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            The "noble experiment" of Prohibition left a lasting impact on the United States of America despite its relatively short existence. The 18th Amendment to the Constitution was ratified in January of 1919 and prohibited the sale, manufacture and transportation of liquor in the United States one year after ratification. The Volstead Act of 1920 enforced the 18th Amendment of the Constitution and began the era of prohibition that concluded in 1933. The issue of alcohol consumption and distribution was a long-standing one in the United States. However, the introduction of Prohibition coupled with the social problems of the time lead to a dark spot in American history. A combination of social problems and Prohibition lead to the rise of organized crime, and organized crimes most feared gangster, Al Capone. This paper will discuss the impact of Prohibition on the United States and the emergence of organized crime, and in particular, Al Capone. .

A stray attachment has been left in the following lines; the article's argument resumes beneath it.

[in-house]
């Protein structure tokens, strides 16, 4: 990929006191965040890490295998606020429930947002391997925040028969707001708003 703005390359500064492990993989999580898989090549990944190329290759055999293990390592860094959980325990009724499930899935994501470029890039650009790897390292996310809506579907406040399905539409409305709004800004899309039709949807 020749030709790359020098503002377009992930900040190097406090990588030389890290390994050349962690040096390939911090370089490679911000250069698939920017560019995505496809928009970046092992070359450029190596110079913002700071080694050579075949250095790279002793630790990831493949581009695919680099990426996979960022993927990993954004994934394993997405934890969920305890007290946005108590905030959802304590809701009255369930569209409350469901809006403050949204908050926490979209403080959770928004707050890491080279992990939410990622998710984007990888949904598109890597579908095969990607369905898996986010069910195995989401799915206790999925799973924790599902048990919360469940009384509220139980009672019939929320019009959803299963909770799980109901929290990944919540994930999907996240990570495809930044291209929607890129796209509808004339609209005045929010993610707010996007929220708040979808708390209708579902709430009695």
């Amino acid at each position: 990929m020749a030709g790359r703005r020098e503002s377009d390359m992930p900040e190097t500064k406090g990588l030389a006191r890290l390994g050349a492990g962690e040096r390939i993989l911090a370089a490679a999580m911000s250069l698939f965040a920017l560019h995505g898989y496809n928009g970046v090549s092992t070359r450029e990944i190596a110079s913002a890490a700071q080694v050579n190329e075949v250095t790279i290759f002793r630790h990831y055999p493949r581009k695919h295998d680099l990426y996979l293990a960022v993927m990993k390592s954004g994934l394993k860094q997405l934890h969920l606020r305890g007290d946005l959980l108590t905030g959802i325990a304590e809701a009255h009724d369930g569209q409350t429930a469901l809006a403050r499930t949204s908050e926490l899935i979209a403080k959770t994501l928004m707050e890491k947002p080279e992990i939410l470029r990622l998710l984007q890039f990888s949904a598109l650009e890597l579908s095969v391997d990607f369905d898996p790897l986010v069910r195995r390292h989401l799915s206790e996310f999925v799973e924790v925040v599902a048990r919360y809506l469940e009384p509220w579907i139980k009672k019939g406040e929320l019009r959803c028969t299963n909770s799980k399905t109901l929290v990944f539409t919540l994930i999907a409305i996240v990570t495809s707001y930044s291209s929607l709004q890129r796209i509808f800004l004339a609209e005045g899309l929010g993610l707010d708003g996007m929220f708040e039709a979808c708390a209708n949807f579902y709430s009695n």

Prohibition was introduced in the United States for a vast number of reasons. Prohibition was undertaken to reduce crime and corruption, solve social problems, reduce the tax burden created by prisoners and poorhouses, and to improve the health and hygiene in America. Traynor also indicates the entry of America into World War I in 1917 also increased the pressure on the government to introduce a federal ban on alcohol. The problems faced by the nation that lead to the introduction of Prohibition seem far to complex to be solved by a ban on alcohol. However, there was a definite excitement that surrounded Prohibition and the anticipated results of its introduction. This excitement is no more evident that in Reverend Billy Sunday's speech in which he predicted that "the reign of tears is over. The slums will soon be a memory. We will turn our prisons into factories and our jails into storehouses and corncribs. Men will walk upright now, women will smile and children will laugh.

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